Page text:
Volume 1, Issue 1 (12-2015)                   J. Hum. Environ. Health Promot. 2015, 1(1): 41-48 | Back to browse issues page

XML Print

Download citation:
BibTeX | RIS | EndNote | Medlars | ProCite | Reference Manager | RefWorks
Send citation to:

Mehrasbi M R, Mohammadi G, Mohammadian Fazli M, Hajikarim B, jafari G. Indoor Airborne Bio Aerosols in Valiasr Hospital in Zanjan, Iran. J. Hum. Environ. Health Promot.. 2015; 1 (1) :41-48
URL: http://zums.ac.ir/jhehp/article-1-30-en.html
1- Department of Environmental Health, Zanjan University of Medical Sciences, Zanjan, Iran.
2- Valiasr Hospital, Zanjan University of Medical Sciences, Zanjan, Iran.
Abstract:   (1907 Views)

Background: Bio aerosols include airborne micro-organisms such as bacteria, fungi, viruses, etc and their products. Exposure to a bio aerosol is linked with a broad spectrum of health problems, including infectious diseases, acute toxic effects, allergies, and cancer. The aim of this study was to evaluate the quality and quantity of bio aerosols found in the air of different wards in Valiasr Hospital, Zanjan, in summer and fall 2012.
Methods: Air samples were collected from six wards including: operating room, infectious, ear, nose, and throat (ENT), surgery, adult intensive care unit (ICU), oncology and administrative with a single-step Anderson sampler. The type and number of colonies were determined in the laboratory, and then the bio aerosol density were calculated in terms of cfu/m3 and compared with the recommended limits.
Results: The most common genera of isolated bacteria and fungi were Staphylococcus and Penicillium, respectively. In the infectious ward bacterial density was higher than the recommended limit of WHO (100cfu/m3) in the visiting times (afternoon). The fungal density in the meeting time (afternoon) in the ICU, ENT, and general surgery, infectious and administrative wards, and in non-visiting times (morning) in the infectious ward was higher than the recommended limit of WHO (50 cfu/m3).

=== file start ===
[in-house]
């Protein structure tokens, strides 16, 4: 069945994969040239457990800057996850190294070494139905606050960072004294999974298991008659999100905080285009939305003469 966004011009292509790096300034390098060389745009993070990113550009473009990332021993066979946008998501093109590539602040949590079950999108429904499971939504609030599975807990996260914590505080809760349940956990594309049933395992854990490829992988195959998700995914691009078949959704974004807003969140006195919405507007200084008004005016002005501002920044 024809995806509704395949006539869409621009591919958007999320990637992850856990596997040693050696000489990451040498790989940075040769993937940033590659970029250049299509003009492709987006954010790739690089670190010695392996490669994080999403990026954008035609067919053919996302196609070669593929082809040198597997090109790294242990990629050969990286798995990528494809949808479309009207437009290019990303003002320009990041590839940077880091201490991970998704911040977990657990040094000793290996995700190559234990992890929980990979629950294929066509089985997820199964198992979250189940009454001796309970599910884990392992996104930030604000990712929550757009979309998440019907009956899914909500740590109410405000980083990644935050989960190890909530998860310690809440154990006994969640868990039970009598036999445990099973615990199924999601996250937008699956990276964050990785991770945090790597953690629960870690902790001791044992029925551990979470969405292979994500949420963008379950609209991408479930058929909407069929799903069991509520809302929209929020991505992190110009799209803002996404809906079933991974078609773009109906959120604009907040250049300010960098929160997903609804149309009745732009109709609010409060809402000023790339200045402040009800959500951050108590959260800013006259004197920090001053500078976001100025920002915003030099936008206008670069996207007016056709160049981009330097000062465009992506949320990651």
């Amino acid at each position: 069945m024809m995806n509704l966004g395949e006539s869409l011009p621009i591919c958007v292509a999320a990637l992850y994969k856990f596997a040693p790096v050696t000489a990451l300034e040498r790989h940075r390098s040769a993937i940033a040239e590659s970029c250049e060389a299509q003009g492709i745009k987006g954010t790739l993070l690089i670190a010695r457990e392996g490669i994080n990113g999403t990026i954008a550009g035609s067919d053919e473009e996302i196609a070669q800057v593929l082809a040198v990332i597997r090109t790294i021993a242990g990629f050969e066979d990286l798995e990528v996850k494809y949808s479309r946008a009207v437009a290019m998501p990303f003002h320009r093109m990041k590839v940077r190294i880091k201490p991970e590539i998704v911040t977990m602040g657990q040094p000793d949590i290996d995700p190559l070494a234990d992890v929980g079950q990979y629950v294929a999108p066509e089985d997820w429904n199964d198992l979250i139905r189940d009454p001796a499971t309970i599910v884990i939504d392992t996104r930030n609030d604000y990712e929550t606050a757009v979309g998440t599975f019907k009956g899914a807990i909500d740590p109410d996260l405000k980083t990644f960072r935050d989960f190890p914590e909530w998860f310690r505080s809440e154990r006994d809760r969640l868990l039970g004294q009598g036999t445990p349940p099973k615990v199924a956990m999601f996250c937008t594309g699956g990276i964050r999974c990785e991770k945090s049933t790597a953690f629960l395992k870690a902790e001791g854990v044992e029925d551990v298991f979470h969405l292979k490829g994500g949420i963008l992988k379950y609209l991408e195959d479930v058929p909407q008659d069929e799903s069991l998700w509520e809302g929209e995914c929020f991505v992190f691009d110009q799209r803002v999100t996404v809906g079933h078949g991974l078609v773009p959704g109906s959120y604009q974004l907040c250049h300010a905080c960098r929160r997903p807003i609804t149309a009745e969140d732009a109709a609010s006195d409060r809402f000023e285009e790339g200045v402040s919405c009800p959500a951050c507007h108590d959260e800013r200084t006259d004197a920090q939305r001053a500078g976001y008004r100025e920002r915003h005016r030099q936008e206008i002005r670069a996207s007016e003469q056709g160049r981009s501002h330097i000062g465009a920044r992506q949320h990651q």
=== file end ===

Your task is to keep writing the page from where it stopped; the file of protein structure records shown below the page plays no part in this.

Conclusion: From the findings of this study it can be concluded that the density of fungi and bacteria in the hospital air in some times of working period are higher than recommended levels and therefore, the condition of existing air filtration and ventilation systems should be appropriated according to the international standards of hospitals buildings.

Full-Text [PDF 568 kb]   (572 Downloads)    
Type of Study: Research Article | Subject: Special
Received: 2015/10/13 | Accepted: 2015/11/20 | Published: 2016/01/20

1. Mandal J, Brandl H. Bioaerosols in Indoor Environment-a Review with Special Reference to Residential and Occupational locations. J Open Environ Biol Monit. 2011; 4: 83-96. [Crossref]
2. Mortazavie SB, Dadashpour Ahangar A, Rezaie A, Mirzaie R, Khavanin A, Beygi B. Quantitative Analysis of Bioaerosols in Operating Room and Efficiency of Controls Systems. J Mil Med. 2009; 11(3):171-4. [In Persian].
3. Choobineh A, Rostami R, Tabatabaei SH. Assessment of Bioaerosols Types and Concentration in Ambient Air of Shiraz University of Medical Sciences Educational Hospitals. J Iran Occup Health. 2008; 6(2): 69-76. [In Persian].
4. Yassin MF, Almouqatea S. Assessment of Airborne Bacteria and Fungi in an Indoor and Outdoor Environment. Int J Environ Sci Tech. 2010; 7(3): 535-44. [Crossref]
5. Ekhaise FO, Isitor EE, Idehen O, Emoghene AO. Airborne Microflora in the Atmosphere of an Hospital Environment of University of Benin Teaching Hospital (UBTH), Benin City, Nigeria. World J Agr Sci. 2010; 6(2): 166-70.
6. Choubineh AR. Methods and Means of Sampling Pollutants in air. 1nd ed. Tehran: Fanavran; 2005. [In Persian].